Standards, Testing & Accountability

Several years ago, Grover “Russ” Whitehurst did a study that looked at whether there was a link between high quality standards and student achievement. Drawing upon rankings of standards done by Fordham and the AFT, he found no relationship between the strength of a state’s standards and their student achievement results.

Common Core supporters would do well to keep the champagne on ice.

Whitehurst’s study has emerged as the rallying cry of Common Core skeptics, with fellow Brookings scholar Tom Loveless using it to argue that the implementation of the Common Core doesn’t matter and won’t make a different in improving student reading or math achievement.

There is one small problem: The Whitehurst study doesn’t address Common Core standards because they didn’t exist when he did his research.

Enter Dr. William Schmidt, an education professor at Michigan State University. Rather than resurrecting the Whitehurst study—or the Fordham evaluations of state standards—Schmidt did his own original analysis. And the findings from this study seem to suggest that Loveless—and anyone else trotting Whitehurst out to undermine the Common Core—may have gotten things exactly wrong.

The difference between the studies is critical to the debate over the CCSS. In short, while Whitehurst relied on...

The Gadfly’s spring line is out!

Janie and Daniela debate designer Kenneth Cole’s foray into education reform and the Department of Education’s CTE overhaul, while Amber examines turnover among charter school principals.

Amber's Research Minute

The State of the NYC Charter School Sector by New York City Charter School Center

USA Today ran a story Saturday entitled, “Common Core Standards Driving a Wedge in Education Circles.” The article comes after a week of exceptionally bad press for standards- and accountability-driven reform, capped off by the tale of a talking pineapple and his apparently cannibalistic friends.

Of course, it wasn’t always this way. In fact, it was just two short years ago that a remarkably broad and bipartisan coalition that united union leaders and market reformers helped secure passage of the new standards.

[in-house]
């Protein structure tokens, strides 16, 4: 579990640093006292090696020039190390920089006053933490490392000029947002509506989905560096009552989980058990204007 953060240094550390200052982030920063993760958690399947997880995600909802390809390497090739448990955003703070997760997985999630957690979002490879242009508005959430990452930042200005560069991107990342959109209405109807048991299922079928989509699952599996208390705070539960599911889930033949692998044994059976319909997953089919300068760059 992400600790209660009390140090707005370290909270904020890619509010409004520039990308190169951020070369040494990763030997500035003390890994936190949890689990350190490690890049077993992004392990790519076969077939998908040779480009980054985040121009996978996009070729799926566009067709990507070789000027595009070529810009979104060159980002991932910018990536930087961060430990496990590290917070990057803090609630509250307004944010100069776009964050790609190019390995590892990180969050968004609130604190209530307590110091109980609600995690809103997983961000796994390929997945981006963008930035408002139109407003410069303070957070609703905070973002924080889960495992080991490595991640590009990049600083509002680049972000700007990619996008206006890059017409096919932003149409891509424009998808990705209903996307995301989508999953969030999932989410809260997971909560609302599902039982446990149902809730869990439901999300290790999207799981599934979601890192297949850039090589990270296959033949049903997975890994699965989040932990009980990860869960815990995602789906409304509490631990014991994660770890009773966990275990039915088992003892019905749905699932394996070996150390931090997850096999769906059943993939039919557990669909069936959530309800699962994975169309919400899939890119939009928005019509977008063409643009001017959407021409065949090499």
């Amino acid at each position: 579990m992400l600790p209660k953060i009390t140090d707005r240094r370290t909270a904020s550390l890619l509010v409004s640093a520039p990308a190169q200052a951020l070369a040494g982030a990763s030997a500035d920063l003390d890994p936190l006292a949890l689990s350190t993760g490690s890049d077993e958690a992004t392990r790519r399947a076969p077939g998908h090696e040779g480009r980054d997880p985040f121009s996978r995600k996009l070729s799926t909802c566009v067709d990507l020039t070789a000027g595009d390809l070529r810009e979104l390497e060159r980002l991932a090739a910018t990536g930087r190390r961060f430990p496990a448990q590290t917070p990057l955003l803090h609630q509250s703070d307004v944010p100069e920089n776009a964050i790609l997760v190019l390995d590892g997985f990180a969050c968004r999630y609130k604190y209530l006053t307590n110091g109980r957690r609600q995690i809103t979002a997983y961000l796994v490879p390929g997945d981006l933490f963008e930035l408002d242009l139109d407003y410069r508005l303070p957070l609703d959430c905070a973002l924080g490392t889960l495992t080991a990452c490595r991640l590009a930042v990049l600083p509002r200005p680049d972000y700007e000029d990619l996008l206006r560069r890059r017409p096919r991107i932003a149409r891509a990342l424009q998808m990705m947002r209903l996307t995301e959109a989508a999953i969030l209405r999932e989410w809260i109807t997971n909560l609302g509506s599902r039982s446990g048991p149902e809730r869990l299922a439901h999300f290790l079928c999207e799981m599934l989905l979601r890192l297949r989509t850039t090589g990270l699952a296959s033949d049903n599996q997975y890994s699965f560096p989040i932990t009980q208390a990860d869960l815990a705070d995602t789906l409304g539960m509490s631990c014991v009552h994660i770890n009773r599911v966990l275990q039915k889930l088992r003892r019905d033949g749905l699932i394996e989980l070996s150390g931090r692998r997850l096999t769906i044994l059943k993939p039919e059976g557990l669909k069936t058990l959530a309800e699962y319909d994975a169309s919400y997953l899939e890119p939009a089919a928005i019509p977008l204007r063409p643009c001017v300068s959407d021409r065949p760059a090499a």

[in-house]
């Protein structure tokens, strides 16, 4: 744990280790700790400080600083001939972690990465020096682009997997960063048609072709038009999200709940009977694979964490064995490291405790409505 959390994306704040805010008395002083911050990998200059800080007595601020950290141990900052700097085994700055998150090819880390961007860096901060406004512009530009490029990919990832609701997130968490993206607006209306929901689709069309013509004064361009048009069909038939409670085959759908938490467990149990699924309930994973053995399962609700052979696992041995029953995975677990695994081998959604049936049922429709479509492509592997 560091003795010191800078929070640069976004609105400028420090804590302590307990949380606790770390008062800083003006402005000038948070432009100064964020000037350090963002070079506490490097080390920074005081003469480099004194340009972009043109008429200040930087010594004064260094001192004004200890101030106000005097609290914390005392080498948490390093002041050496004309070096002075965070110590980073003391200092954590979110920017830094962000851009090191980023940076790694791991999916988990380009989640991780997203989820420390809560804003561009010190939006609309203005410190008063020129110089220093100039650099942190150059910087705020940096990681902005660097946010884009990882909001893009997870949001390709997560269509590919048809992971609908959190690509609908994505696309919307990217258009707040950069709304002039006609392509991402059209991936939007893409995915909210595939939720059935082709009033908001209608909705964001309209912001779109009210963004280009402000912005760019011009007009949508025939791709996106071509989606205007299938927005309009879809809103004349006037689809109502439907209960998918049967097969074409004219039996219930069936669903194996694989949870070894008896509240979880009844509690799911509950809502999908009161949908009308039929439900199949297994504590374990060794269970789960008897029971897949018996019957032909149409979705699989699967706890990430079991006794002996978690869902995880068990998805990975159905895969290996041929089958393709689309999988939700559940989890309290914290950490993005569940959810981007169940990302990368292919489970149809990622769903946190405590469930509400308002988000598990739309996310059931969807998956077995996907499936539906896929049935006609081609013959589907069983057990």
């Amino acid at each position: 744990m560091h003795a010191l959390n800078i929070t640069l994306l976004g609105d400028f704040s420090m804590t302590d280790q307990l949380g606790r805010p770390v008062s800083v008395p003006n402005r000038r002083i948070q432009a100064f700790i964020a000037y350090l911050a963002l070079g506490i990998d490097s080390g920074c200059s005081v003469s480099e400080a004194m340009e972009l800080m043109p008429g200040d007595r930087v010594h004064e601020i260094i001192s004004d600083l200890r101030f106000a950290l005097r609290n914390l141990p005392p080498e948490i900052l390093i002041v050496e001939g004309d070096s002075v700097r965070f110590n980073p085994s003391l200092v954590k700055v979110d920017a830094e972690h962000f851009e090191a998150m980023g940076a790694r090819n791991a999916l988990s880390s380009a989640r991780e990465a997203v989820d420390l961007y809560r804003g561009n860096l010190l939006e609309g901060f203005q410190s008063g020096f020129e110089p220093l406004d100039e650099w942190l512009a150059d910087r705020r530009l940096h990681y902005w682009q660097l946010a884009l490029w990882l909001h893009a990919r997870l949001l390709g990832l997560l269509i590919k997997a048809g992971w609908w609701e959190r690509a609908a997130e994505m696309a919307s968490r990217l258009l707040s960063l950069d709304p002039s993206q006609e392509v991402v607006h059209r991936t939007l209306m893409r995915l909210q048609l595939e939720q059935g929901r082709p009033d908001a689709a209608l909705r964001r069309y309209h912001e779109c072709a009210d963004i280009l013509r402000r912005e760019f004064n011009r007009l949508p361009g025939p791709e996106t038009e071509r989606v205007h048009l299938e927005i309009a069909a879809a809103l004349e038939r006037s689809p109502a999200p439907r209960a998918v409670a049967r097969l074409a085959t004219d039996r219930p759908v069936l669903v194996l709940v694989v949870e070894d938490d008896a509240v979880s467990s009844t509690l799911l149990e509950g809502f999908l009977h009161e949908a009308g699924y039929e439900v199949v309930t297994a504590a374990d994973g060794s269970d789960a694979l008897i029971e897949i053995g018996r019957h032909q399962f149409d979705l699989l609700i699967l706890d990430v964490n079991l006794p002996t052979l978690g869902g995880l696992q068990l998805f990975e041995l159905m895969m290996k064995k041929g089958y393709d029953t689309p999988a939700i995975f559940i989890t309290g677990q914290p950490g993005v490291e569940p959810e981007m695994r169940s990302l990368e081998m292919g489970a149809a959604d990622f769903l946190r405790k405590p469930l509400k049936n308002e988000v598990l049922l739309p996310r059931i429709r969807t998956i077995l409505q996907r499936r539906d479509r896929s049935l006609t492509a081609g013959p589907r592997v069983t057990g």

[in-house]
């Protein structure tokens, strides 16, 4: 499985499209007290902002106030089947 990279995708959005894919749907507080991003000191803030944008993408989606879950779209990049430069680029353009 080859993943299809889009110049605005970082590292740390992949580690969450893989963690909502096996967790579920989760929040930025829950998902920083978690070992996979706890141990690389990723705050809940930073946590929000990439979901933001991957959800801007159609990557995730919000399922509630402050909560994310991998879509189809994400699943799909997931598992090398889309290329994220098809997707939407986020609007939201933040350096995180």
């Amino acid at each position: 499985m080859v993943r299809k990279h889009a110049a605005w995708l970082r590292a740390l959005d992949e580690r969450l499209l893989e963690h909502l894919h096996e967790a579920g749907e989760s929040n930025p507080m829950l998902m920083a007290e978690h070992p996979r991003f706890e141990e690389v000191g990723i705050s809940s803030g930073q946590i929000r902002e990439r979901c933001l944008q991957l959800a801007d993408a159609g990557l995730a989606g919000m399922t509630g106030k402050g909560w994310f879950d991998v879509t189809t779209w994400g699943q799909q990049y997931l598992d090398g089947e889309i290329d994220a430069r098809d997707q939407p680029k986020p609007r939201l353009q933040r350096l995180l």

What a difference a couple years makes.

What’s interesting, though, is that, with some limited exceptions, the debate over the Common Core standards has very little to do with the standards themselves. In fact, on all sides of the ed reform aisle, people seem to agree that these particular standards are rigorous, clear, and better than the vast majority of the state standards that were in place previously.

Instead, the debate over the Common Core is now caught up in a larger fight about the merits of education reform writ large. In this increasingly toxic environment, Common Core has become one more conspiracy to uncover, one more grand scheme for the fringe on the right and...

Education Week’s latest report provides readers with an overview of the concerns and challenges—and a few of the early successes—surrounding implementation of the Common Core State Standards (CCSS). This compilation of six articles offers anecdotal information on a number of “early adopter” districts—including specifics on how the Common Core may affect classroom instruction and content delivery. According to the report, most early adopters are phasing in the CCSS, initially for Kindergarteners and first graders only; a number of them are collaborating on curriculum development and training materials—all available via open-source online portals. Still more are incorporating the special-education teaching tactics of “universal design for learning” (UDL) and “response to intervention” (RTI)—which promote flexible classroom materials and help individualize instruction—into general-education learning. Some promising initiatives are afoot—but Ed Week’s anecdotes (as well as its inattention to how states are preparing for Common Core assessments and linked accountability systems) do little to assuage fears that CCSS implementation is moving too slowly.

Education Week, Math, Literacy, & Common Standards (Bethesda, MD: Editorial Projects in Education, April 2012)....

On Monday, I wondered aloud whether the debate among policy elites over the value of the Common Core had become nihilistic. Yesterday, Terry Ryan, Fordham's VP for Ohio programs and policy, confirmed that, at least in the heartland, the discussions among practitioners about the value and potential of the Common Core was far more optimistic and productive. Terry described how Ohio educators, interviewed by journalist Ellen Belcher for a forthcoming report, view the transition to and the potential of the new expectations:

The educators in Ohio interviewed by Belcher, the people on the frontlines of our schools who work daily with our kids, see the move towards the Common Core as a positive. But, they worry seriously about the implementation challenges, and they fear that somehow our political leadership class will screw all of this up and turn a good into something bad. Or, as one Cleveland educator remarked, “the Common Core is the right work we should be doing as a country.” “But let’s not make this the metric system of our time…and all of sudden stop.” This is thoughtful guidance from someone actually doing the work.